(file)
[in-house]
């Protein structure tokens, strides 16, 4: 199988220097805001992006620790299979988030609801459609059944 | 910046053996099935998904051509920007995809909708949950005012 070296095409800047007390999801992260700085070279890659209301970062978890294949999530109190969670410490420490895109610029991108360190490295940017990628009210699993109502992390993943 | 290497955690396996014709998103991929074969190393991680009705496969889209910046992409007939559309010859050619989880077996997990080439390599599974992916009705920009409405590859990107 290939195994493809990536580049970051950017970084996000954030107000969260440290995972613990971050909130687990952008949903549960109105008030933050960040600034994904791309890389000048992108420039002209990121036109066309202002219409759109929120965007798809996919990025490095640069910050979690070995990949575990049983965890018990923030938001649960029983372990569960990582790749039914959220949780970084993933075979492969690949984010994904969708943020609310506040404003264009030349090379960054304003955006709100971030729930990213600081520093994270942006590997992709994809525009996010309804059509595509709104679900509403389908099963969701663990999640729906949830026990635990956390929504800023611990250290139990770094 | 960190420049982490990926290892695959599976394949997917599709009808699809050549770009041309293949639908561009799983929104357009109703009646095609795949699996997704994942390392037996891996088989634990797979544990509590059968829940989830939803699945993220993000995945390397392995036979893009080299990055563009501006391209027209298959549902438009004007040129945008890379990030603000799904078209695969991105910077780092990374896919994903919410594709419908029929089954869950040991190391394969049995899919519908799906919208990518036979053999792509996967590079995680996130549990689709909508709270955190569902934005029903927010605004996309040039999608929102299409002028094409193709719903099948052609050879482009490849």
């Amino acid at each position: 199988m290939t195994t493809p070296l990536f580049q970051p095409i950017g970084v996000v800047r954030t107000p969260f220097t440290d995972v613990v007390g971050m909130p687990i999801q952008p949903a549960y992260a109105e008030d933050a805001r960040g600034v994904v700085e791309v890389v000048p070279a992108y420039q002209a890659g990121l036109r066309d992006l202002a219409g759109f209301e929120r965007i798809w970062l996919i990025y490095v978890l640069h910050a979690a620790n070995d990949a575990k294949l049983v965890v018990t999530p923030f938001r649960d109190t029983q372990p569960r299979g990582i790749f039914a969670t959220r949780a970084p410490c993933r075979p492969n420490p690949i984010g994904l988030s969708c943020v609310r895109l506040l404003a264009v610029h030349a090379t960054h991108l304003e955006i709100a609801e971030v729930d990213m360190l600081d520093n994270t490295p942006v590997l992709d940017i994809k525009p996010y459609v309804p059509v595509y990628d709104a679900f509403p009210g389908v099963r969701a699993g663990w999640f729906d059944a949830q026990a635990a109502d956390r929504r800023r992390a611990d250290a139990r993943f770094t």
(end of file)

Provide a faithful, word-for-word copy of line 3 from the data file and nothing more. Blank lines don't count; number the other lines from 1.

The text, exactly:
């Amino acid at each position: 199988m290939t195994t493809p070296l990536f580049q970051p095409i950017g970084v996000v800047r954030t107000p969260f220097t440290d995972v613990v007390g971050m909130p687990i999801q952008p949903a549960y992260a109105e008030d933050a805001r960040g600034v994904v700085e791309v890389v000048p070279a992108y420039q002209a890659g990121l036109r066309d992006l202002a219409g759109f209301e929120r965007i798809w970062l996919i990025y490095v978890l640069h910050a979690a620790n070995d990949a575990k294949l049983v965890v018990t999530p923030f938001r649960d109190t029983q372990p569960r299979g990582i790749f039914a969670t959220r949780a970084p410490c993933r075979p492969n420490p690949i984010g994904l988030s969708c943020v609310r895109l506040l404003a264009v610029h030349a090379t960054h991108l304003e955006i709100a609801e971030v729930d990213m360190l600081d520093n994270t490295p942006v590997l992709d940017i994809k525009p996010y459609v309804p059509v595509y990628d709104a679900f509403p009210g389908v099963r969701a699993g663990w999640f729906d059944a949830q026990a635990a109502d956390r929504r800023r992390a611990d250290a139990r993943f770094t």